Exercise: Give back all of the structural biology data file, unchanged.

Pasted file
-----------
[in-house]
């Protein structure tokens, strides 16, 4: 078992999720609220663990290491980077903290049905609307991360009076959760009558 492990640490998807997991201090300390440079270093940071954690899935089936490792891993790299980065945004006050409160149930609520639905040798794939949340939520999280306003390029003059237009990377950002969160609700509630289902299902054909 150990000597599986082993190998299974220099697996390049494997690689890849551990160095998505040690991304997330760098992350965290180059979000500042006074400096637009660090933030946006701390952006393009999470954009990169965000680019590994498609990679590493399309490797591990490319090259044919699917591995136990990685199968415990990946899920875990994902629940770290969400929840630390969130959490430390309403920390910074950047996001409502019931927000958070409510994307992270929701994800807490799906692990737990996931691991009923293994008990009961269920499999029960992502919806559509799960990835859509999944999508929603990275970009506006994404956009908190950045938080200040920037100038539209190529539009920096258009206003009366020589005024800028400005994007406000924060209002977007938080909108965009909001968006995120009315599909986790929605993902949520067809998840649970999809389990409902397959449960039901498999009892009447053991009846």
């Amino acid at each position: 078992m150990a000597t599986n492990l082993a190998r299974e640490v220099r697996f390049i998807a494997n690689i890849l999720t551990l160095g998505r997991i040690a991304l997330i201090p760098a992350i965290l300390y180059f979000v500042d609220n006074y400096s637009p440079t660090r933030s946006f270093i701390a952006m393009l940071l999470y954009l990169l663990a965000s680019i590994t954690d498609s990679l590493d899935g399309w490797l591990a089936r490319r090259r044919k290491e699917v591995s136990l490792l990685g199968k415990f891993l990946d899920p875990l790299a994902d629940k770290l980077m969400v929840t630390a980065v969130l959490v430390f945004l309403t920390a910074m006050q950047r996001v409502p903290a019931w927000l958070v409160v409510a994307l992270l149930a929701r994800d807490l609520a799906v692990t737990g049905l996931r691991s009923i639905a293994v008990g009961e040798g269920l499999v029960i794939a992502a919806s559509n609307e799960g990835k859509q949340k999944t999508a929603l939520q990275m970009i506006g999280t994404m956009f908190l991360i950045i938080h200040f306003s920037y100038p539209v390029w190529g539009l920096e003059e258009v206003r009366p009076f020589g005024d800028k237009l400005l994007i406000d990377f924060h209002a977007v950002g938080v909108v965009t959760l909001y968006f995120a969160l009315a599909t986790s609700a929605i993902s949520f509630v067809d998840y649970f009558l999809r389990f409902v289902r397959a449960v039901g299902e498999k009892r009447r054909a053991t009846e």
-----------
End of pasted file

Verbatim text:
[in-house]
């Protein structure tokens, strides 16, 4: 078992999720609220663990290491980077903290049905609307991360009076959760009558 492990640490998807997991201090300390440079270093940071954690899935089936490792891993790299980065945004006050409160149930609520639905040798794939949340939520999280306003390029003059237009990377950002969160609700509630289902299902054909 150990000597599986082993190998299974220099697996390049494997690689890849551990160095998505040690991304997330760098992350965290180059979000500042006074400096637009660090933030946006701390952006393009999470954009990169965000680019590994498609990679590493399309490797591990490319090259044919699917591995136990990685199968415990990946899920875990994902629940770290969400929840630390969130959490430390309403920390910074950047996001409502019931927000958070409510994307992270929701994800807490799906692990737990996931691991009923293994008990009961269920499999029960992502919806559509799960990835859509999944999508929603990275970009506006994404956009908190950045938080200040920037100038539209190529539009920096258009206003009366020589005024800028400005994007406000924060209002977007938080909108965009909001968006995120009315599909986790929605993902949520067809998840649970999809389990409902397959449960039901498999009892009447053991009846």
């Amino acid at each position: 078992m150990a000597t599986n492990l082993a190998r299974e640490v220099r697996f390049i998807a494997n690689i890849l999720t551990l160095g998505r997991i040690a991304l997330i201090p760098a992350i965290l300390y180059f979000v500042d609220n006074y400096s637009p440079t660090r933030s946006f270093i701390a952006m393009l940071l999470y954009l990169l663990a965000s680019i590994t954690d498609s990679l590493d899935g399309w490797l591990a089936r490319r090259r044919k290491e699917v591995s136990l490792l990685g199968k415990f891993l990946d899920p875990l790299a994902d629940k770290l980077m969400v929840t630390a980065v969130l959490v430390f945004l309403t920390a910074m006050q950047r996001v409502p903290a019931w927000l958070v409160v409510a994307l992270l149930a929701r994800d807490l609520a799906v692990t737990g049905l996931r691991s009923i639905a293994v008990g009961e040798g269920l499999v029960i794939a992502a919806s559509n609307e799960g990835k859509q949340k999944t999508a929603l939520q990275m970009i506006g999280t994404m956009f908190l991360i950045i938080h200040f306003s920037y100038p539209v390029w190529g539009l920096e003059e258009v206003r009366p009076f020589g005024d800028k237009l400005l994007i406000d990377f924060h209002a977007v950002g938080v909108v965009t959760l909001y968006f995120a969160l009315a599909t986790s609700a929605i993902s949520f509630v067809d998840y649970f009558l999809r389990f409902v289902r397959a449960v039901g299902e498999k009892r009447r054909a053991t009846e």